And what if Jeter hadn't been a Yankee at all? What if one of the five teams that passed on him in the 1992 draft had taken him instead? He could have been an Astro, or an Indian, or even an Expo. Can you imagine how different his career would have been had he spent the first half in Montreal? Jeter was incredibly lucky, which isn't a knock on him because all careers require some amount of luck, but try to picture him in a Reds uniform or an Orioles uniform. You can't. He was born to wear pinstripes.
But also, think about what that means for a second. Five teams had the chance to draft Jeter, but thought they'd be better off taking someone else. That was never the case with A-Rod, who was the consensus number one draft choice a year later. Scouts looked at him as a high schooler and saw a superstar. Five teams looked at Jeter and said, "pass." A-Rod was always better than Jeter, and considerably so.
Anyways, back to the notion that Jeter made his teammates better. While he may have helped his teams overachieve in the first half of this career, there's no doubt that New York underachieved during the second half of his career, when he was surrounded by an absurd amount of talent. If Jeter was able to will his teams to championships, how come the titles suddenly stopped coming once the Yankees started running out the highest payroll in baseball every year? If you want to give him credit for everything that happened pre-A-Rod, fine, but you also must acknowledge everything bad that happened under his watch, too. How come he didn't get A-Rod in line? He failed to rally those super-teams together and clearly lost control of the clubhouse, which should have never happened if he was the great captain that people make him out to be.
And lastly, if Jeter was such a great teammate, he never would have continued playing shortstop and batting second long after it became clear he shouldn't have been doing either. Sabermetrics has identified the two-hole as the most important slot in the lineup, the spot where managers should bat their best hitters. For most of his career, Jeter was not New York's best hitter, but he was still a very good one. Over his last five seasons, however, that was no longer true, as he batted an empty .283 with a .713 OPS and a 94 OPS+. He was especially bad during his final year, when he slashed .256/.304/.313. Jeter should have been batting eighth or ninth during those years, not second. The Yankees had no problem dropping Rodriguez to eighth during a playoff game or benching him outright when he wasn't hitting, but God forbid Jeter take a day off or move down in the order.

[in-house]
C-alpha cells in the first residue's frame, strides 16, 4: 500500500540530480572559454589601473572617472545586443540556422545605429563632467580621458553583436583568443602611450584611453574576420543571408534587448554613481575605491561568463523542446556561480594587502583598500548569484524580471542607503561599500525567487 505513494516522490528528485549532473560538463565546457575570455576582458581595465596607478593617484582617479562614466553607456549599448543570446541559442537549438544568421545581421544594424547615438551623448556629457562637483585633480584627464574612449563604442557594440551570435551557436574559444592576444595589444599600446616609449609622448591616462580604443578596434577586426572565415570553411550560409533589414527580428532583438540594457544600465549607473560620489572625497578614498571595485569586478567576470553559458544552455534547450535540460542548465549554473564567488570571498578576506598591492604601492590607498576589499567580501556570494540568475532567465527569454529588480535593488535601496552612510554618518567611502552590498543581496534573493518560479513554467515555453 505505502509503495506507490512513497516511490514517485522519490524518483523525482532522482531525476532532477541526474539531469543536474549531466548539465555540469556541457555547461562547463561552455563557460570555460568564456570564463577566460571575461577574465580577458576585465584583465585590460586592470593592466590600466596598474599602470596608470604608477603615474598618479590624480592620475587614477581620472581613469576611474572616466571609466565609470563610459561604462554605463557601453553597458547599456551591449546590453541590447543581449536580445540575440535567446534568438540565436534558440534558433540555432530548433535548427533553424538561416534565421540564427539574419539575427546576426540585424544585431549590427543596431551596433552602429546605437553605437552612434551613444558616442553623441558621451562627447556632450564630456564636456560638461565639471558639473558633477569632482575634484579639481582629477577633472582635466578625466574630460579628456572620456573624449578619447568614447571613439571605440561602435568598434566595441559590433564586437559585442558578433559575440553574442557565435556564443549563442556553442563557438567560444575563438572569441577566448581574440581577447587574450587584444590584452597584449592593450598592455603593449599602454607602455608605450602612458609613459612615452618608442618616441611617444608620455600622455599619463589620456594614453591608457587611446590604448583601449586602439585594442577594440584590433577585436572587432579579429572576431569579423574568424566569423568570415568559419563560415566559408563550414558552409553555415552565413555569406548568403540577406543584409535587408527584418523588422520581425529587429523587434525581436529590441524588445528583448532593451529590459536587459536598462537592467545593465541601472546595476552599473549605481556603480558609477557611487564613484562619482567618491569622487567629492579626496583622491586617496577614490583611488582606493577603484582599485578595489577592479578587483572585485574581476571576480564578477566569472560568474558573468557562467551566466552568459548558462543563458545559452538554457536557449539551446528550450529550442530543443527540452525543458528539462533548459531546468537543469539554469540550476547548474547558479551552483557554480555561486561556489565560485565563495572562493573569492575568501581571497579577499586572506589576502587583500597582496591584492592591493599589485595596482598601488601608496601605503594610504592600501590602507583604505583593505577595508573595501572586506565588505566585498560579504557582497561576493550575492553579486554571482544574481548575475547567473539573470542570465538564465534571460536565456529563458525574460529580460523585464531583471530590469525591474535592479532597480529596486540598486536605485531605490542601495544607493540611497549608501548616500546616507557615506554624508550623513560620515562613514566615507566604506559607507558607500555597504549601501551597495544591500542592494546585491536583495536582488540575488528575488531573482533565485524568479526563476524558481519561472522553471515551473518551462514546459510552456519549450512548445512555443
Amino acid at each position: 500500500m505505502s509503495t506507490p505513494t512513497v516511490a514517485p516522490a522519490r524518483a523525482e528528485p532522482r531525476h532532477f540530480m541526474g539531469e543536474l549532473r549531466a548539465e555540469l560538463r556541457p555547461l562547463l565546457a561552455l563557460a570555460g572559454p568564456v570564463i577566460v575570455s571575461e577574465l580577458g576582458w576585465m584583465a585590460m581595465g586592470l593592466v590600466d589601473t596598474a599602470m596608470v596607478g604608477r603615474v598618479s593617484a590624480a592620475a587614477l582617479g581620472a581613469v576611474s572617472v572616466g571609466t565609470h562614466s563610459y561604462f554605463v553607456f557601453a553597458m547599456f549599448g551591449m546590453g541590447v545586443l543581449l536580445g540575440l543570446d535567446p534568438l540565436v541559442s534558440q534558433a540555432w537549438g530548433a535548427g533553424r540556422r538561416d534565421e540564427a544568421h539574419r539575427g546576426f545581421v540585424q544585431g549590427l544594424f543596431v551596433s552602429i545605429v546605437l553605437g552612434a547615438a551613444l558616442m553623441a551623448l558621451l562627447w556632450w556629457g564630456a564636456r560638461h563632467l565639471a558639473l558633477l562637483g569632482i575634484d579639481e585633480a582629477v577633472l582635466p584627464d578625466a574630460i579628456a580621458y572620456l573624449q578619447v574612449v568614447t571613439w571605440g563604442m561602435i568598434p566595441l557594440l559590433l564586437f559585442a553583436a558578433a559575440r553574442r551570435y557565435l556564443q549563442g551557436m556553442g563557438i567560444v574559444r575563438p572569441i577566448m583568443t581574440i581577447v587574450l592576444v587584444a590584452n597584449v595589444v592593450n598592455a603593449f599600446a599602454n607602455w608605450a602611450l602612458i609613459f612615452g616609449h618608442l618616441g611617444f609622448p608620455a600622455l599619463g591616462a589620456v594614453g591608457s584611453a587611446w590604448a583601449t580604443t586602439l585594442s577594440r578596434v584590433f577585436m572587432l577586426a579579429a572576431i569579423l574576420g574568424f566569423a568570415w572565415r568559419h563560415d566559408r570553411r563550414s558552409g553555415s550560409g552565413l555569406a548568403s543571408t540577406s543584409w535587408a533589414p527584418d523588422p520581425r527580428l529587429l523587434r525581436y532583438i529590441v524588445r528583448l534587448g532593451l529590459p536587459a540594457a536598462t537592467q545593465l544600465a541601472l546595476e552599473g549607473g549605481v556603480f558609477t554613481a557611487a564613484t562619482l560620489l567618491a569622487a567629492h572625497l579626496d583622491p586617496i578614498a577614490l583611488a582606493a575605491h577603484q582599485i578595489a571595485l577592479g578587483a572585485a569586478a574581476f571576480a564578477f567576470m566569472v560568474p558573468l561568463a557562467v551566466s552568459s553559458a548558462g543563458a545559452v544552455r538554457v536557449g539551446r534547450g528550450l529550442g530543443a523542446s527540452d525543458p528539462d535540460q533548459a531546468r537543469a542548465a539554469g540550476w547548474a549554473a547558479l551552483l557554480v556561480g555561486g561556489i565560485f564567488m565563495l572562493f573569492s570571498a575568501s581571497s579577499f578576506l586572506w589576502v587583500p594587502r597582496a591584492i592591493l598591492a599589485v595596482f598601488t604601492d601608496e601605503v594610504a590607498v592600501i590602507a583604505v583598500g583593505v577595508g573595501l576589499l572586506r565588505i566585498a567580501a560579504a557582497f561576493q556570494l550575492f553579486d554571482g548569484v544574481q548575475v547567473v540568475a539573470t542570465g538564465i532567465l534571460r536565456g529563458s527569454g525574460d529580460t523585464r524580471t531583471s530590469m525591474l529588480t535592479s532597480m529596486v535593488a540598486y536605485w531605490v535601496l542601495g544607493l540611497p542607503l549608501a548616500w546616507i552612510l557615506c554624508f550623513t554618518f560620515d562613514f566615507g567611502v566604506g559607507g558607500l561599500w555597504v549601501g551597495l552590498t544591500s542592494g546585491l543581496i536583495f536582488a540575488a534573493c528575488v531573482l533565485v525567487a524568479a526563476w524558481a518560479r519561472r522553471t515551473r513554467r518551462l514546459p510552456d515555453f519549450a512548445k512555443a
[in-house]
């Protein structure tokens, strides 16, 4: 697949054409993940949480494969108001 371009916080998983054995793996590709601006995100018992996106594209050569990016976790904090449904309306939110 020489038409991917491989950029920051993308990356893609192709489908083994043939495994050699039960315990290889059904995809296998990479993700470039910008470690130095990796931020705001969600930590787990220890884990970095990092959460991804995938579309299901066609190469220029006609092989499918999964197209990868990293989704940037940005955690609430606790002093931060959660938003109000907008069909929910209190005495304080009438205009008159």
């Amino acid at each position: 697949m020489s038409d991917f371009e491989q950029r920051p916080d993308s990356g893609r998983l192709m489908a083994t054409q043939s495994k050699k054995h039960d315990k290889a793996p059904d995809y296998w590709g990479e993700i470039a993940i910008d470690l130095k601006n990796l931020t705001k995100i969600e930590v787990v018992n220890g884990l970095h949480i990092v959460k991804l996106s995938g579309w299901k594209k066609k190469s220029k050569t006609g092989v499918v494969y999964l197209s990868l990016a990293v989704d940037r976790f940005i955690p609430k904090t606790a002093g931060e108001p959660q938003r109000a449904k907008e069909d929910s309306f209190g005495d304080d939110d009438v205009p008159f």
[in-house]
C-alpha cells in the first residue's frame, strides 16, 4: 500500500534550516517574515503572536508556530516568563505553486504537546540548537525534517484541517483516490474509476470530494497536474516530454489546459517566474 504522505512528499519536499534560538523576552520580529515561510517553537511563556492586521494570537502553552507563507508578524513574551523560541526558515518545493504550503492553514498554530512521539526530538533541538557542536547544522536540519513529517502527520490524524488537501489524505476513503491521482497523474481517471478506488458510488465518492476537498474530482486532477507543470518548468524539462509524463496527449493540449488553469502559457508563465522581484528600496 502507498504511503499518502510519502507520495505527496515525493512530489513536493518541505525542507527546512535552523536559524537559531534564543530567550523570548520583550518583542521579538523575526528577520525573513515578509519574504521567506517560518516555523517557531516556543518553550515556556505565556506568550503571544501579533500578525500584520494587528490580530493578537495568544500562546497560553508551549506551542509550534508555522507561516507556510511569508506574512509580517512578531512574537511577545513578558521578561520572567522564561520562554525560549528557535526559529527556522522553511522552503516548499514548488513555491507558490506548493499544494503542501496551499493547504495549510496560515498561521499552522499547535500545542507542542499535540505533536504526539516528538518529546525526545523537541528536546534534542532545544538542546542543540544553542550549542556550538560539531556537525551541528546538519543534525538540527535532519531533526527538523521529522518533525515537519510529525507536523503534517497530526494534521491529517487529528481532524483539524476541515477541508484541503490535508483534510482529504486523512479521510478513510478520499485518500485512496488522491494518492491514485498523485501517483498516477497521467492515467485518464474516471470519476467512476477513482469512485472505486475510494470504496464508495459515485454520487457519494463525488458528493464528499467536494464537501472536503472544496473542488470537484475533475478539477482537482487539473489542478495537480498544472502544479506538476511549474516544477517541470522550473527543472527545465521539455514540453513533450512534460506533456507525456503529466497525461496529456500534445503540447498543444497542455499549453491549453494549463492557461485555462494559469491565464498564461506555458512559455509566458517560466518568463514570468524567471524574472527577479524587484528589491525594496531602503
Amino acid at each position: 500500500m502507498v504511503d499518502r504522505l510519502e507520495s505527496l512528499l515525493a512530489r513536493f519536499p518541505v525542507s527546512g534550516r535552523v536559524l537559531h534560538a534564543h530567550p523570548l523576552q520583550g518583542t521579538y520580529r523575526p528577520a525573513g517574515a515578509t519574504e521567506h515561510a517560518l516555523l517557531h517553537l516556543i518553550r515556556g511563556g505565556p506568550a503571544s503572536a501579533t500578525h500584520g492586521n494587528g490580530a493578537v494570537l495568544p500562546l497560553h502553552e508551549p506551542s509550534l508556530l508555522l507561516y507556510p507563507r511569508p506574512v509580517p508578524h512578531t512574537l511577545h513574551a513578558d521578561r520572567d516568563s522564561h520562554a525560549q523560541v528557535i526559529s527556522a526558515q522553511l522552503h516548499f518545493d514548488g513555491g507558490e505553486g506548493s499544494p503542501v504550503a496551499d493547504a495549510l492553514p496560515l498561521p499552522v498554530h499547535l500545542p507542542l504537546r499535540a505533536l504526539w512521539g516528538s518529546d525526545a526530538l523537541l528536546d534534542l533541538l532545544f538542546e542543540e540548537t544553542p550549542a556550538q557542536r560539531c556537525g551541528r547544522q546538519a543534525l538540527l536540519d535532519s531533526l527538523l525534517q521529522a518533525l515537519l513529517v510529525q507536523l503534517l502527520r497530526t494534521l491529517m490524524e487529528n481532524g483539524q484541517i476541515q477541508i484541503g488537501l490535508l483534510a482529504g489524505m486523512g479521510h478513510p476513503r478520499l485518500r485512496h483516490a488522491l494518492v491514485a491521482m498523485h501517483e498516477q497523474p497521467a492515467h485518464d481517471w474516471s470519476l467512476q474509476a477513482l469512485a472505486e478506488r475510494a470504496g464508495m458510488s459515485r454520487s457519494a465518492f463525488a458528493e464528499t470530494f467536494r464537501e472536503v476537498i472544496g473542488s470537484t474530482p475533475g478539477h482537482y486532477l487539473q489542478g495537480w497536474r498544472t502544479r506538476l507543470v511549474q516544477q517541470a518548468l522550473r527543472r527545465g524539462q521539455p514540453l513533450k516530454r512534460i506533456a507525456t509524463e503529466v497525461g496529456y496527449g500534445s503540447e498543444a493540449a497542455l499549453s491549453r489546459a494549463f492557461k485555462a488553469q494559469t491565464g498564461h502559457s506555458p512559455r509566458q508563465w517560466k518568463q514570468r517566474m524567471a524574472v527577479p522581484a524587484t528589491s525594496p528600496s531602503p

My friend's friend made a good point in comparing Jeter to Brett Favre, saying both are overrated for being good guys who played at an above-average level for a long time. I think that's spot-on. Jeter led the league in hits twice and runs once, but he never won a batting title or an MVP award. He never hit 25 homers in a season or led the league in WAR, and he knocked in 100 runs only once. He was usually very good -- sometimes great -- but never the best.. A-Rod was right to call him a complementary player back in 2001, even if that comment ultimately destroyed their friendship.
Rodriguez, on the other hand, did things no player has ever done before or since. He holds the single-season records for big flies by a shortstop and a third baseman. He was the youngest player to 300, 400, 500, and 600 home runs. He recorded the most consecutive seasons of at least 30 homers and 100 RBIs, and he also owns the all-time grand slams record. He's the only infielder to go 40/40. And of course, he signed the two biggest free agent contracts in sports history (Giancarlo Stanton's was an extension).
Granted, A-Rod had pharmaceutical help while Jeter, as far as we know, did not. But steroids don't explain how he hit 436 more home runs or drove in 775 more runs. They don't explain the 113-point difference in OPS. And they don't explain how, despite having the world against him and its weight on his shoulders, Rodriguez still managed to blow away Jeter's production year after year after year.